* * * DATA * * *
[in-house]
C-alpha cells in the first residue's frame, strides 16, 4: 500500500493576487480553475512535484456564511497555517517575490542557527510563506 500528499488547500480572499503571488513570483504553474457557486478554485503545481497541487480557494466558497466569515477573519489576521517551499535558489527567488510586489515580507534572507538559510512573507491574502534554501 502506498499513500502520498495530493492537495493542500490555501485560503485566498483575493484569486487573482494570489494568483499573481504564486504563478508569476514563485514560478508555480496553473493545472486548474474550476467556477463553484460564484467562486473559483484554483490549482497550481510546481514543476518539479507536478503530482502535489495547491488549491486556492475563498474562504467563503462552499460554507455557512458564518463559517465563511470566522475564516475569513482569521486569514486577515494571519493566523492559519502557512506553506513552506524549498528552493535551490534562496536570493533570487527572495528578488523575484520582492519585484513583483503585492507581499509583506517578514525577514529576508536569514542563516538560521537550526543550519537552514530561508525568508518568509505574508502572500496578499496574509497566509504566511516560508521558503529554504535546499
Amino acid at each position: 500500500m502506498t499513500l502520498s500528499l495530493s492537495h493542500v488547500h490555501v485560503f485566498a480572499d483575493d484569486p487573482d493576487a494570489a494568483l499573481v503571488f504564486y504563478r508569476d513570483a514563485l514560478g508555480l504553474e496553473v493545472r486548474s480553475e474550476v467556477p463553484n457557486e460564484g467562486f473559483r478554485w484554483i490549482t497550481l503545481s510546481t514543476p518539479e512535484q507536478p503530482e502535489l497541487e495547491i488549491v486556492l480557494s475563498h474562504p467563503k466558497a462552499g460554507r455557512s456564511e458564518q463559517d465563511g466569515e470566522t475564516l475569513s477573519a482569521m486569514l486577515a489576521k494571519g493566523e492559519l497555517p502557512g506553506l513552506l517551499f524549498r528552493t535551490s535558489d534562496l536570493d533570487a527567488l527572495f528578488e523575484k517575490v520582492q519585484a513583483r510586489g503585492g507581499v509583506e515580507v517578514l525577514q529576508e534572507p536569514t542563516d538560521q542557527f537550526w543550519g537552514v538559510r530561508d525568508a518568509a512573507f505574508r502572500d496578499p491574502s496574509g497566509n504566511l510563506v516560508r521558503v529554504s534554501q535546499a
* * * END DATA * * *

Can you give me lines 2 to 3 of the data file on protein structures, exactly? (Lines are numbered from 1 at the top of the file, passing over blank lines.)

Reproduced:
C-alpha cells in the first residue's frame, strides 16, 4: 500500500493576487480553475512535484456564511497555517517575490542557527510563506 500528499488547500480572499503571488513570483504553474457557486478554485503545481497541487480557494466558497466569515477573519489576521517551499535558489527567488510586489515580507534572507538559510512573507491574502534554501 502506498499513500502520498495530493492537495493542500490555501485560503485566498483575493484569486487573482494570489494568483499573481504564486504563478508569476514563485514560478508555480496553473493545472486548474474550476467556477463553484460564484467562486473559483484554483490549482497550481510546481514543476518539479507536478503530482502535489495547491488549491486556492475563498474562504467563503462552499460554507455557512458564518463559517465563511470566522475564516475569513482569521486569514486577515494571519493566523492559519502557512506553506513552506524549498528552493535551490534562496536570493533570487527572495528578488523575484520582492519585484513583483503585492507581499509583506517578514525577514529576508536569514542563516538560521537550526543550519537552514530561508525568508518568509505574508502572500496578499496574509497566509504566511516560508521558503529554504535546499
Amino acid at each position: 500500500m502506498t499513500l502520498s500528499l495530493s492537495h493542500v488547500h490555501v485560503f485566498a480572499d483575493d484569486p487573482d493576487a494570489a494568483l499573481v503571488f504564486y504563478r508569476d513570483a514563485l514560478g508555480l504553474e496553473v493545472r486548474s480553475e474550476v467556477p463553484n457557486e460564484g467562486f473559483r478554485w484554483i490549482t497550481l503545481s510546481t514543476p518539479e512535484q507536478p503530482e502535489l497541487e495547491i488549491v486556492l480557494s475563498h474562504p467563503k466558497a462552499g460554507r455557512s456564511e458564518q463559517d465563511g466569515e470566522t475564516l475569513s477573519a482569521m486569514l486577515a489576521k494571519g493566523e492559519l497555517p502557512g506553506l513552506l517551499f524549498r528552493t535551490s535558489d534562496l536570493d533570487a527567488l527572495f528578488e523575484k517575490v520582492q519585484a513583483r510586489g503585492g507581499v509583506e515580507v517578514l525577514q529576508e534572507p536569514t542563516d538560521q542557527f537550526w543550519g537552514v538559510r530561508d525568508a518568509a512573507f505574508r502572500d496578499p491574502s496574509g497566509n504566511l510563506v516560508r521558503v529554504s534554501q535546499a